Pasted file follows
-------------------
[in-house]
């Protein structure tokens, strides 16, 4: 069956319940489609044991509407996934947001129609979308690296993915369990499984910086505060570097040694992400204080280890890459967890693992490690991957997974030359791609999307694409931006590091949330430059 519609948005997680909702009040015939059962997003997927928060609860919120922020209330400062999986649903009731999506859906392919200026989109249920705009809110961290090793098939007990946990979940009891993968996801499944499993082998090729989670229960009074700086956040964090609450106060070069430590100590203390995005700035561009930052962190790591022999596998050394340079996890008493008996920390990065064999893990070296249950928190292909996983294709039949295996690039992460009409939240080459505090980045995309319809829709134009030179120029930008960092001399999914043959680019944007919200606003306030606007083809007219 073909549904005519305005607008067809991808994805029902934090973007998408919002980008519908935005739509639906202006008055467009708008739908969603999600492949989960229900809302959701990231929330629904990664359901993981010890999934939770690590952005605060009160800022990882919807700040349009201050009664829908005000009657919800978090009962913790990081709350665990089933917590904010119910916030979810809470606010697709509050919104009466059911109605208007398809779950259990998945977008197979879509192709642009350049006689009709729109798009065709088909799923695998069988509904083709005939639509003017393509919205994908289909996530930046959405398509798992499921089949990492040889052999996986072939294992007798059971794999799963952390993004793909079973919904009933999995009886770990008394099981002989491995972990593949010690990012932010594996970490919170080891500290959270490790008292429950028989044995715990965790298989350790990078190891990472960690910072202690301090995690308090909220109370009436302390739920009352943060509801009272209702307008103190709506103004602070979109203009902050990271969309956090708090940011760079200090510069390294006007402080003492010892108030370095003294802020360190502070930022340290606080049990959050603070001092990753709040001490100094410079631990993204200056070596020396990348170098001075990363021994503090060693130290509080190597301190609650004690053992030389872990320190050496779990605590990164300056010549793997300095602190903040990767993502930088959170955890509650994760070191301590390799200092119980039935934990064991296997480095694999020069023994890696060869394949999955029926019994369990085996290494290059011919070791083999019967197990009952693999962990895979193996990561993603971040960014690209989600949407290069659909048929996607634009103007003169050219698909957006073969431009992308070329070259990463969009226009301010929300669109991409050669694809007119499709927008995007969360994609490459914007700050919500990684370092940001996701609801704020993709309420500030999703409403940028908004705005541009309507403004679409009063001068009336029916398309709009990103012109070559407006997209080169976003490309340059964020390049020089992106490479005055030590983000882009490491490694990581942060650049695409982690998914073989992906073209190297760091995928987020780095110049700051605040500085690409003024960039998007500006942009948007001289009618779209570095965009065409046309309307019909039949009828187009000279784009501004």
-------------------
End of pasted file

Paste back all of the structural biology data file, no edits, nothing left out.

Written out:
[in-house]
């Protein structure tokens, strides 16, 4: 069956319940489609044991509407996934947001129609979308690296993915369990499984910086505060570097040694992400204080280890890459967890693992490690991957997974030359791609999307694409931006590091949330430059 519609948005997680909702009040015939059962997003997927928060609860919120922020209330400062999986649903009731999506859906392919200026989109249920705009809110961290090793098939007990946990979940009891993968996801499944499993082998090729989670229960009074700086956040964090609450106060070069430590100590203390995005700035561009930052962190790591022999596998050394340079996890008493008996920390990065064999893990070296249950928190292909996983294709039949295996690039992460009409939240080459505090980045995309319809829709134009030179120029930008960092001399999914043959680019944007919200606003306030606007083809007219 073909549904005519305005607008067809991808994805029902934090973007998408919002980008519908935005739509639906202006008055467009708008739908969603999600492949989960229900809302959701990231929330629904990664359901993981010890999934939770690590952005605060009160800022990882919807700040349009201050009664829908005000009657919800978090009962913790990081709350665990089933917590904010119910916030979810809470606010697709509050919104009466059911109605208007398809779950259990998945977008197979879509192709642009350049006689009709729109798009065709088909799923695998069988509904083709005939639509003017393509919205994908289909996530930046959405398509798992499921089949990492040889052999996986072939294992007798059971794999799963952390993004793909079973919904009933999995009886770990008394099981002989491995972990593949010690990012932010594996970490919170080891500290959270490790008292429950028989044995715990965790298989350790990078190891990472960690910072202690301090995690308090909220109370009436302390739920009352943060509801009272209702307008103190709506103004602070979109203009902050990271969309956090708090940011760079200090510069390294006007402080003492010892108030370095003294802020360190502070930022340290606080049990959050603070001092990753709040001490100094410079631990993204200056070596020396990348170098001075990363021994503090060693130290509080190597301190609650004690053992030389872990320190050496779990605590990164300056010549793997300095602190903040990767993502930088959170955890509650994760070191301590390799200092119980039935934990064991296997480095694999020069023994890696060869394949999955029926019994369990085996290494290059011919070791083999019967197990009952693999962990895979193996990561993603971040960014690209989600949407290069659909048929996607634009103007003169050219698909957006073969431009992308070329070259990463969009226009301010929300669109991409050669694809007119499709927008995007969360994609490459914007700050919500990684370092940001996701609801704020993709309420500030999703409403940028908004705005541009309507403004679409009063001068009336029916398309709009990103012109070559407006997209080169976003490309340059964020390049020089992106490479005055030590983000882009490491490694990581942060650049695409982690998914073989992906073209190297760091995928987020780095110049700051605040500085690409003024960039998007500006942009948007001289009618779209570095965009065409046309309307019909039949009828187009000279784009501004």